The role of physicians' recommendations in medical treatment decisions.

  • Gurmankin AD
  • Baron J
  • Hershey JC
  • Peter Ubel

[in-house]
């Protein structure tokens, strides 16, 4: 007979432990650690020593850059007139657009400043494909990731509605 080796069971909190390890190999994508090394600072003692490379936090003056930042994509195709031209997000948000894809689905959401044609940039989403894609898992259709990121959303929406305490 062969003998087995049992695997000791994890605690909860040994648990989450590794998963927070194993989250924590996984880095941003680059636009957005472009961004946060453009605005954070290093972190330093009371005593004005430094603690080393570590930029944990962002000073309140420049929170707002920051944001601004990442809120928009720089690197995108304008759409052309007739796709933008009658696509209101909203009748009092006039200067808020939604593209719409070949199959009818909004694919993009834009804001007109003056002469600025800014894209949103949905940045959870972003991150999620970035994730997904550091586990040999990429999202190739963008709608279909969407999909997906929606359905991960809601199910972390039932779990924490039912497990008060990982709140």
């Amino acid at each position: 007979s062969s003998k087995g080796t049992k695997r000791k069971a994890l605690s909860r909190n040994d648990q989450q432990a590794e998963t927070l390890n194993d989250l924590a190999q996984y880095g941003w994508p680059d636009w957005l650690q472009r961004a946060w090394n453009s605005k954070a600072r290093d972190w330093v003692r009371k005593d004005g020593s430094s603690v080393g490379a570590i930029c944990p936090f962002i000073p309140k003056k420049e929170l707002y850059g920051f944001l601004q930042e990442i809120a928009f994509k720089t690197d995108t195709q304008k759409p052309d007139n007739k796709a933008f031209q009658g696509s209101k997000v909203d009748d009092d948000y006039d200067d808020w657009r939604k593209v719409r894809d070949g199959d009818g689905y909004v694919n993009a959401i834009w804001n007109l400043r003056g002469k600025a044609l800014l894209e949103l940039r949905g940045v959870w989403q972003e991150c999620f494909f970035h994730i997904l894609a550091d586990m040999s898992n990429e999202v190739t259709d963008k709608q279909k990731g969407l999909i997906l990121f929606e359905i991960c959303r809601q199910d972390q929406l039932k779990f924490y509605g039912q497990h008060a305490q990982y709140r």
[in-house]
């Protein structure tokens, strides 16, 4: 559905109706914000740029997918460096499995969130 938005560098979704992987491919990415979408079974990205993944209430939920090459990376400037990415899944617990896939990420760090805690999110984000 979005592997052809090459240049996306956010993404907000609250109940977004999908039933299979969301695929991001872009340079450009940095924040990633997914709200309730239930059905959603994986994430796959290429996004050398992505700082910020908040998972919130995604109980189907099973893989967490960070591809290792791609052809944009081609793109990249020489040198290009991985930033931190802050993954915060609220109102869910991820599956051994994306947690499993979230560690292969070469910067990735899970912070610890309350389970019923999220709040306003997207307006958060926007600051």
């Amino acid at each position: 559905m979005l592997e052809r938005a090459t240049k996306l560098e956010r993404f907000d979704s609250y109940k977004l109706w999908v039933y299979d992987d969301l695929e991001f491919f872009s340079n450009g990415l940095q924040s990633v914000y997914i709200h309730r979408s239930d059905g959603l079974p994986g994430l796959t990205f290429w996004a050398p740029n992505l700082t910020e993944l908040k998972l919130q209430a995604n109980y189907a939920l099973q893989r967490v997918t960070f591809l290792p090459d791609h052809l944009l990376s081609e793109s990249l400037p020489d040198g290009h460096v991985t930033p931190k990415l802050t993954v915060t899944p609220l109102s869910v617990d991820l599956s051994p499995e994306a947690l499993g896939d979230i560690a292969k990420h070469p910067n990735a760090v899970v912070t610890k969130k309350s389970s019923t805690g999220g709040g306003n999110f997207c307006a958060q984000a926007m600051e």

BACKGROUND: A shift away from the medical paternalism of the past has occurred, and today, the law and ethics advocate that physicians share decision-making responsibility with their patients. It is unclear, however, what the appropriate role of physicians' recommendations ought to be in this new shared decision-making paradigm. One way to approach this question is to assess the influence of physicians' recommendations. OBJECTIVE: In this study, the authors examine the influence of physicians' recommendations on hypothetical treatment decisions. Do physicians' recommendations influence treatment decisions in scenarios where the decision that maximizes health is obvious and apparent to subjects? Do recommendations pull subjects away from the treatment choice that they otherwise prefer (based on their decision when unaware of the physicians' recommendation)? DESIGN: An experimental web questionnaire presented hypothetical medical treatment scenarios in which the treatment choice that maximized health was obvious. Across scenarios, the authors varied physicians' recommendations in 3 ways: (1) physicians' recommendations supporting what maximized health, (2) physicians' recommendations that went against what maximized health, and (3) no physicians' recommendation. The participants were 102 volunteers. RESULTS: Hypothetical treatment decisions were significantly influenced by physicians'recommendations (P < 0.0001), and physicians'recommendations against the decision that maximized health pulled subjects away from the treatment decision that they made when no recommendation was given (P < 0.0001). CONCLUSION: Physicians' recommendations can lead people to make decisions that go against what is best and against what they would otherwise prefer. Physicians must take care in making recommendations and should incorporate patient preferences into their recommendations.

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